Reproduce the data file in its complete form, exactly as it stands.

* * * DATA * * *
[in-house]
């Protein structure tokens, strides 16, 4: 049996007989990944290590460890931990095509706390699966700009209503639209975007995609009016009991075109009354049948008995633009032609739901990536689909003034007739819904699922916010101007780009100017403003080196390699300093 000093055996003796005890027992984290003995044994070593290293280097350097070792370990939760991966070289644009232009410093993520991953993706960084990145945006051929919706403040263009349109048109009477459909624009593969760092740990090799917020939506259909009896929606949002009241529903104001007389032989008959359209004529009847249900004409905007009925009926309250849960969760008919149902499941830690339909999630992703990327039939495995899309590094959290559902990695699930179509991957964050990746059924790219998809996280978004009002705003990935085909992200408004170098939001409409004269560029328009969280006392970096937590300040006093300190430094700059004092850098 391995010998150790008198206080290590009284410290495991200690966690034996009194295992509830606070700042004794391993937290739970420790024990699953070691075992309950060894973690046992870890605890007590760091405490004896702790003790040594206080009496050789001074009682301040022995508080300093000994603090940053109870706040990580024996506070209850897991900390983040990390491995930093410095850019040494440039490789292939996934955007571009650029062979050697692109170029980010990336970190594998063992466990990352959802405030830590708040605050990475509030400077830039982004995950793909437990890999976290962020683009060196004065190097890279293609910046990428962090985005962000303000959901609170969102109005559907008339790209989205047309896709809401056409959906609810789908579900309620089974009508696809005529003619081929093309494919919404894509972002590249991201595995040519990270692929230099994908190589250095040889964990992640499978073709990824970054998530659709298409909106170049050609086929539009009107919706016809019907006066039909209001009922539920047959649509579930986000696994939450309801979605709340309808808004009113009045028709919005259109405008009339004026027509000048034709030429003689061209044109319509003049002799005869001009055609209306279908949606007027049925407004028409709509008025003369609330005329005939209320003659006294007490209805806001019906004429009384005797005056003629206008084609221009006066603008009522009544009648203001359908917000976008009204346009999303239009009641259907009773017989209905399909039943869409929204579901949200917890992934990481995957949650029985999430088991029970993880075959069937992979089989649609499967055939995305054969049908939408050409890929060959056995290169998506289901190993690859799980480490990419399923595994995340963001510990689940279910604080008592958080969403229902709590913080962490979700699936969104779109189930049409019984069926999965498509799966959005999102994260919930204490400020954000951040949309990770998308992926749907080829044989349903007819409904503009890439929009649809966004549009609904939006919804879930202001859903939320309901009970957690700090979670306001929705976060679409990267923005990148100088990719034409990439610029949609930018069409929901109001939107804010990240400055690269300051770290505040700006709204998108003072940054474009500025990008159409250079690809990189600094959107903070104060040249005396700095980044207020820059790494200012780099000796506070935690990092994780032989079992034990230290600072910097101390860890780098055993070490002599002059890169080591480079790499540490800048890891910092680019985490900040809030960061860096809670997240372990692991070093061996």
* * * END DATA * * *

[in-house]
């Protein structure tokens, strides 16, 4: 049996007989990944290590460890931990095509706390699966700009209503639209975007995609009016009991075109009354049948008995633009032609739901990536689909003034007739819904699922916010101007780009100017403003080196390699300093 000093055996003796005890027992984290003995044994070593290293280097350097070792370990939760991966070289644009232009410093993520991953993706960084990145945006051929919706403040263009349109048109009477459909624009593969760092740990090799917020939506259909009896929606949002009241529903104001007389032989008959359209004529009847249900004409905007009925009926309250849960969760008919149902499941830690339909999630992703990327039939495995899309590094959290559902990695699930179509991957964050990746059924790219998809996280978004009002705003990935085909992200408004170098939001409409004269560029328009969280006392970096937590300040006093300190430094700059004092850098 391995010998150790008198206080290590009284410290495991200690966690034996009194295992509830606070700042004794391993937290739970420790024990699953070691075992309950060894973690046992870890605890007590760091405490004896702790003790040594206080009496050789001074009682301040022995508080300093000994603090940053109870706040990580024996506070209850897991900390983040990390491995930093410095850019040494440039490789292939996934955007571009650029062979050697692109170029980010990336970190594998063992466990990352959802405030830590708040605050990475509030400077830039982004995950793909437990890999976290962020683009060196004065190097890279293609910046990428962090985005962000303000959901609170969102109005559907008339790209989205047309896709809401056409959906609810789908579900309620089974009508696809005529003619081929093309494919919404894509972002590249991201595995040519990270692929230099994908190589250095040889964990992640499978073709990824970054998530659709298409909106170049050609086929539009009107919706016809019907006066039909209001009922539920047959649509579930986000696994939450309801979605709340309808808004009113009045028709919005259109405008009339004026027509000048034709030429003689061209044109319509003049002799005869001009055609209306279908949606007027049925407004028409709509008025003369609330005329005939209320003659006294007490209805806001019906004429009384005797005056003629206008084609221009006066603008009522009544009648203001359908917000976008009204346009999303239009009641259907009773017989209905399909039943869409929204579901949200917890992934990481995957949650029985999430088991029970993880075959069937992979089989649609499967055939995305054969049908939408050409890929060959056995290169998506289901190993690859799980480490990419399923595994995340963001510990689940279910604080008592958080969403229902709590913080962490979700699936969104779109189930049409019984069926999965498509799966959005999102994260919930204490400020954000951040949309990770998308992926749907080829044989349903007819409904503009890439929009649809966004549009609904939006919804879930202001859903939320309901009970957690700090979670306001929705976060679409990267923005990148100088990719034409990439610029949609930018069409929901109001939107804010990240400055690269300051770290505040700006709204998108003072940054474009500025990008159409250079690809990189600094959107903070104060040249005396700095980044207020820059790494200012780099000796506070935690990092994780032989079992034990230290600072910097101390860890780098055993070490002599002059890169080591480079790499540490800048890891910092680019985490900040809030960061860096809670997240372990692991070093061996």